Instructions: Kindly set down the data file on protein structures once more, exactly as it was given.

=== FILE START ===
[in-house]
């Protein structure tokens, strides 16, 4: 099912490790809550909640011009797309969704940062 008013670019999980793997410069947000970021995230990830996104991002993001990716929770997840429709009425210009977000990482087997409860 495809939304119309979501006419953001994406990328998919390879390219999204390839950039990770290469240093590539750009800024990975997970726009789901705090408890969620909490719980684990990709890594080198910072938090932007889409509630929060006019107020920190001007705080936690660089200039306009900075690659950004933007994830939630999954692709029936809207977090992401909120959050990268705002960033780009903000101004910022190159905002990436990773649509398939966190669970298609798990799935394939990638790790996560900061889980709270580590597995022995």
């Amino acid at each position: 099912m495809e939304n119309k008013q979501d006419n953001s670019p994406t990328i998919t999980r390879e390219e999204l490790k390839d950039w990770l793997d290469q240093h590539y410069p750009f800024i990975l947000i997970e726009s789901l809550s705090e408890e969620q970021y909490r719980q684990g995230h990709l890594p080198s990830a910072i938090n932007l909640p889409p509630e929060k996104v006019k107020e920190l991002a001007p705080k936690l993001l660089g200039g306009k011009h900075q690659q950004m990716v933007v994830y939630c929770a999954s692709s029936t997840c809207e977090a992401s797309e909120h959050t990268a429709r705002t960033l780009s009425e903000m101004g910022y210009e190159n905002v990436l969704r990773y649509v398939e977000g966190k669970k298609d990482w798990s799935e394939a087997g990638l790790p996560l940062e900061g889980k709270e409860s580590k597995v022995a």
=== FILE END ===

[in-house]
């Protein structure tokens, strides 16, 4: 099912490790809550909640011009797309969704940062 008013670019999980793997410069947000970021995230990830996104991002993001990716929770997840429709009425210009977000990482087997409860 495809939304119309979501006419953001994406990328998919390879390219999204390839950039990770290469240093590539750009800024990975997970726009789901705090408890969620909490719980684990990709890594080198910072938090932007889409509630929060006019107020920190001007705080936690660089200039306009900075690659950004933007994830939630999954692709029936809207977090992401909120959050990268705002960033780009903000101004910022190159905002990436990773649509398939966190669970298609798990799935394939990638790790996560900061889980709270580590597995022995």
């Amino acid at each position: 099912m495809e939304n119309k008013q979501d006419n953001s670019p994406t990328i998919t999980r390879e390219e999204l490790k390839d950039w990770l793997d290469q240093h590539y410069p750009f800024i990975l947000i997970e726009s789901l809550s705090e408890e969620q970021y909490r719980q684990g995230h990709l890594p080198s990830a910072i938090n932007l909640p889409p509630e929060k996104v006019k107020e920190l991002a001007p705080k936690l993001l660089g200039g306009k011009h900075q690659q950004m990716v933007v994830y939630c929770a999954s692709s029936t997840c809207e977090a992401s797309e909120h959050t990268a429709r705002t960033l780009s009425e903000m101004g910022y210009e190159n905002v990436l969704r990773y649509v398939e977000g966190k669970k298609d990482w798990s799935e394939a087997g990638l790790p996560l940062e900061g889980k709270e409860s580590k597995v022995a």